Blue Tongue Wine Bar

Warm welcome: DJ Chloe Wilson on the decks.
Warm welcome: DJ Chloe Wilson on the decks. Photo: Craig Sillitoe

62 Ormond Road Elwood, Victoria 3184

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Opening hours Sun-Thu noon-11pm; Fri, Sat noon-1am
Features Licensed, Bar, Wheelchair access, Accepts bookings, Events, Gluten-free options, Groups, Late night, Long lunch, Outdoor seating
Prices Moderate (mains $20-$40)
Chef Sebastian McQuarrie
Payments eftpos, Visa, Mastercard
Phone 03 9531 2562

Welcome to the jogger-pram badlands of Elwood, where healthspiration shops and hair salons are thick on the ground but serious eating options have often been scarce.

What a blow then, just when Blue Tongue had arrived to fix that issue last year, the wine/dine bar erupted into flames just a day after opening. It took five months to rebuild but the important thing is, Blue Tongue is back and everyone seems pretty keen to make the most of it, just in case.

You could probably do the Elwood census right here. Parents, the after-work crowd and the southern hipster mass (they're still defiantly eschewing socks) fill most tables, even on a Tuesday.

Go-to dish: Snapper and prawn ravioli.
Go-to dish: Snapper and prawn ravioli. Photo: Craig Sillitoe

From the ashes has come a purified bar of minimal fuss: a practically blank canvas of brick, tile, candlelit tables and buffed concrete with a few succulents for life and a central drink deck. Outside, caged columns of fire rise like a monument to misfortunes past.

It's Rabih Yanni, of St Kilda's Grosvenor Hotel, on the paperwork, along with floor manager Nic Gordon and chef Sebastian McQuarrie, former chief pan basher for Church Street Enoteca, and Donovans, long ago.

You see that experience writ all over his broad-yet-tight, bold-yet-traditional menu designed to please a crowd.

Chicken crackle, crab meat, rhubarb syrup and peas.
Chicken crackle, crab meat, rhubarb syrup and peas. Photo: Craig Sillitoe

Meat is probably the main pitch, with a charcoal grill section offering your cuts of old: rib eyes, eye fillets, and a 600-gram chateaubriand.

Pork-skin puffs? Chicken crackling? Exciting charcuterie (finocchiona! Or fennel salami to you)? The suited and heeled are elbows deep in the trademark bar snacks of 2015.

Elsewhere the adventurous are investigating sugar-cured scallops; buffed dudes are eating seven-grain super salads while Brighton Grammar's finest inquires after the chocolate mousse dessert. (The gentleman looks pleased.)

Most steaks are sized to share.
Most steaks are sized to share. Photo: Craig Sillitoe

If you're dinner-ing, best of the sea-based bites has super-plump pickled mussels paired with cucumber, dill and a clam cream that's all earth, umami and meat. Load on to fizzing black rice crackers. King of snacks. No questioning there's an excellent seafood hook-up here. Those soft scallops are fresh and sweet, though the sugary-curing and savoury-gloopy pairing with cucumber belts and a viscous celery foam, hits us wrong.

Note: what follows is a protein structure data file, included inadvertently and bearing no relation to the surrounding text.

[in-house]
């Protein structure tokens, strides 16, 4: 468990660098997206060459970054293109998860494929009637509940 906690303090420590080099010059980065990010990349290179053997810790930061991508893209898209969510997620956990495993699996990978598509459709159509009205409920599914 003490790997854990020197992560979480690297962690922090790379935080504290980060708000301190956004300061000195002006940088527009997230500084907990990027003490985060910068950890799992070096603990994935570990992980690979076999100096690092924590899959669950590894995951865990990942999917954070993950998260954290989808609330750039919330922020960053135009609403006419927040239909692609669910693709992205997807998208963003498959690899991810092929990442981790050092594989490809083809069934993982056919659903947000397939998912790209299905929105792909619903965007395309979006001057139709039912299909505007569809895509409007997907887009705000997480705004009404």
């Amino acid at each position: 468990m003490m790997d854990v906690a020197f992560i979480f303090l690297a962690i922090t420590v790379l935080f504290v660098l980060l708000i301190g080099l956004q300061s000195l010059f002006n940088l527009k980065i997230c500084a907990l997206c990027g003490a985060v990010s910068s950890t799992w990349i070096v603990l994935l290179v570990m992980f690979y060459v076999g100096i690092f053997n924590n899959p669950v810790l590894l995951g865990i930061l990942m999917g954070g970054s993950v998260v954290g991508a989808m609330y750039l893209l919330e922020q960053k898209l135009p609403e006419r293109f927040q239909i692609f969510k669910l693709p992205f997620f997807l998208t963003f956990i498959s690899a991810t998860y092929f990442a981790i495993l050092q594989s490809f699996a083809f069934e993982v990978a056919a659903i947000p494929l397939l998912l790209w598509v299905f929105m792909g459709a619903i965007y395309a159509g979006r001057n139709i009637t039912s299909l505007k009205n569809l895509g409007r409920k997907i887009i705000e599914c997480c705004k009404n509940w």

Better: fresh-picked crab loaded into chicken crackle boats with peas and rhubarb syrup for sour kicks. Sure, it tastes mostly of crisped chicken skin but that's no bad situation-by-mouth.

Taste all the ocean, however, in snapper and prawn ravioli: two-bite full moons filled with lemony seafood farce swimming in shellfish stock that's pure sucked prawn head.

The 10-layer tiramisu.
The 10-layer tiramisu. Photo: Craig Sillitoe

They're really sweating the details here. Gordon oversees the floor like a sheepdog, nipping heels when colleagues miss a beat. There's good banter, fresh plates per course and ordering those grilled hunks of beef gets you a weighty steak knife engraved "F. Dick", which is in no way hilarious.

That steak, by the way, is temp-perfect, nicely coloured sided with lightly oiled beans that still have crunch. Vegemite-y jus seems excess to needs until you dip in tart onion rings for a crisp trip to flavour town.

Is wine bar the right term? There's certainly nice wine here: Hugel Gentil rieslings by the glass and a Burgundy pinot that tastes like it's been strained through fresh tobacco – actually perfect with your steak. Just don't expect them to pour it at your table (actually do, they should be) or offer a huge amount in the way of stories unless you dig. Glass options are all under a tenner, with the serious action (Ruinart champagne) left to bottle investors. House beats, espresso martinis (on tap!) and Melbourne Bitter tinnies are as much part of the scene as chablis and share plates.

Don't think Marion or Embla. It's the warm and easy welcome of Punch Lane or Saint Urban, right down to getting congratulations for ordering well and guessing all 10 layers in your cup-o-tiramisu. I still want my sticker.

http://www.bluetonguewinebar.com.au/